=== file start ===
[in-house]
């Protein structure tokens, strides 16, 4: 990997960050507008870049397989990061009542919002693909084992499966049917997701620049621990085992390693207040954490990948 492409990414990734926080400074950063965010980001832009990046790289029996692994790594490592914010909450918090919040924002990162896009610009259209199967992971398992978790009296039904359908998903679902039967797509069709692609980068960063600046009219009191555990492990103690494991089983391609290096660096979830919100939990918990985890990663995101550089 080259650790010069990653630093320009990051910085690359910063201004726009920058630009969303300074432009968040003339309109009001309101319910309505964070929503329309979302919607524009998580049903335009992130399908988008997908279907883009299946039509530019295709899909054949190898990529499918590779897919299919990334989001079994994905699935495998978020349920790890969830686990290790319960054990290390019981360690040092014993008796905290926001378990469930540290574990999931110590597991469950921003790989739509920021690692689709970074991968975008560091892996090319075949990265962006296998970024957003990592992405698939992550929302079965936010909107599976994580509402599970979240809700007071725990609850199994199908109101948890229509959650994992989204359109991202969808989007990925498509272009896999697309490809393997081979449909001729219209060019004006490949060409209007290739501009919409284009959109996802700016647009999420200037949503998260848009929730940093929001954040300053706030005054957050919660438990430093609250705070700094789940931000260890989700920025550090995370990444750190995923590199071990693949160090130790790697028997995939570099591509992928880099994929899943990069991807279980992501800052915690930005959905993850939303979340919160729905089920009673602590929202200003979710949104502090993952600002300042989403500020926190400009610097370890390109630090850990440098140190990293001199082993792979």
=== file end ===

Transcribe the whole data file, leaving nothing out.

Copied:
[in-house]
């Protein structure tokens, strides 16, 4: 990997960050507008870049397989990061009542919002693909084992499966049917997701620049621990085992390693207040954490990948 492409990414990734926080400074950063965010980001832009990046790289029996692994790594490592914010909450918090919040924002990162896009610009259209199967992971398992978790009296039904359908998903679902039967797509069709692609980068960063600046009219009191555990492990103690494991089983391609290096660096979830919100939990918990985890990663995101550089 080259650790010069990653630093320009990051910085690359910063201004726009920058630009969303300074432009968040003339309109009001309101319910309505964070929503329309979302919607524009998580049903335009992130399908988008997908279907883009299946039509530019295709899909054949190898990529499918590779897919299919990334989001079994994905699935495998978020349920790890969830686990290790319960054990290390019981360690040092014993008796905290926001378990469930540290574990999931110590597991469950921003790989739509920021690692689709970074991968975008560091892996090319075949990265962006296998970024957003990592992405698939992550929302079965936010909107599976994580509402599970979240809700007071725990609850199994199908109101948890229509959650994992989204359109991202969808989007990925498509272009896999697309490809393997081979449909001729219209060019004006490949060409209007290739501009919409284009959109996802700016647009999420200037949503998260848009929730940093929001954040300053706030005054957050919660438990430093609250705070700094789940931000260890989700920025550090995370990444750190995923590199071990693949160090130790790697028997995939570099591509992928880099994929899943990069991807279980992501800052915690930005959905993850939303979340919160729905089920009673602590929202200003979710949104502090993952600002300042989403500020926190400009610097370890390109630090850990440098140190990293001199082993792979």